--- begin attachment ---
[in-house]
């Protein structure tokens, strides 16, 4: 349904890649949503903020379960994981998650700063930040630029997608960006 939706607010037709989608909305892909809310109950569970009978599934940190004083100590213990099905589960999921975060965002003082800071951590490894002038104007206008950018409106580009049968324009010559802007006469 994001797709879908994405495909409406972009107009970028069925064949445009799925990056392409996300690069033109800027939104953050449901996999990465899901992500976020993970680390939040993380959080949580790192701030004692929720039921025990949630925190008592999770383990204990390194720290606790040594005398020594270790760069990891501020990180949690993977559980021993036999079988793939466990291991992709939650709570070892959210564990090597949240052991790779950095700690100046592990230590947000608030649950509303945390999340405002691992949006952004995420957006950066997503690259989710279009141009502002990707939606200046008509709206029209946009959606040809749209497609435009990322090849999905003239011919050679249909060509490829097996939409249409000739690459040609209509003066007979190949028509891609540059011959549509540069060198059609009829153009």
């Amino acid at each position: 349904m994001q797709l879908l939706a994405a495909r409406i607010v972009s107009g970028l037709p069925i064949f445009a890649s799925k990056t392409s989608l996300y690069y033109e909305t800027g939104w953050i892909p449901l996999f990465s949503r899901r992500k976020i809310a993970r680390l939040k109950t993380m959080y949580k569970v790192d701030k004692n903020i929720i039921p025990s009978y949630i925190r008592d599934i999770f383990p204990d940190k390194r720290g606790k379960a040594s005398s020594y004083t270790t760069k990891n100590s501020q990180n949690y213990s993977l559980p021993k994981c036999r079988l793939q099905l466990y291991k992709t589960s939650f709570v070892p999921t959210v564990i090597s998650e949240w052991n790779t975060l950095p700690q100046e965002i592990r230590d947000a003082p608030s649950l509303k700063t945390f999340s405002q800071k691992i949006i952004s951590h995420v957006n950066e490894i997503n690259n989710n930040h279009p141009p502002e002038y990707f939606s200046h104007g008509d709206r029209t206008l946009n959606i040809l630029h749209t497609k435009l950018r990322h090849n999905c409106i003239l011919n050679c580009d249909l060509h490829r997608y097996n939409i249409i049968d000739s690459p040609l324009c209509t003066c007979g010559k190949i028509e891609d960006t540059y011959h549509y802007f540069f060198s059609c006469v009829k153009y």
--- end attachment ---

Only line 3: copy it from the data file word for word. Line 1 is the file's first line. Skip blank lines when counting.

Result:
């Amino acid at each position: 349904m994001q797709l879908l939706a994405a495909r409406i607010v972009s107009g970028l037709p069925i064949f445009a890649s799925k990056t392409s989608l996300y690069y033109e909305t800027g939104w953050i892909p449901l996999f990465s949503r899901r992500k976020i809310a993970r680390l939040k109950t993380m959080y949580k569970v790192d701030k004692n903020i929720i039921p025990s009978y949630i925190r008592d599934i999770f383990p204990d940190k390194r720290g606790k379960a040594s005398s020594y004083t270790t760069k990891n100590s501020q990180n949690y213990s993977l559980p021993k994981c036999r079988l793939q099905l466990y291991k992709t589960s939650f709570v070892p999921t959210v564990i090597s998650e949240w052991n790779t975060l950095p700690q100046e965002i592990r230590d947000a003082p608030s649950l509303k700063t945390f999340s405002q800071k691992i949006i952004s951590h995420v957006n950066e490894i997503n690259n989710n930040h279009p141009p502002e002038y990707f939606s200046h104007g008509d709206r029209t206008l946009n959606i040809l630029h749209t497609k435009l950018r990322h090849n999905c409106i003239l011919n050679c580009d249909l060509h490829r997608y097996n939409i249409i049968d000739s690459p040609l324009c209509t003066c007979g010559k190949i028509e891609d960006t540059y011959h549509y802007f540069f060198s059609c006469v009829k153009y």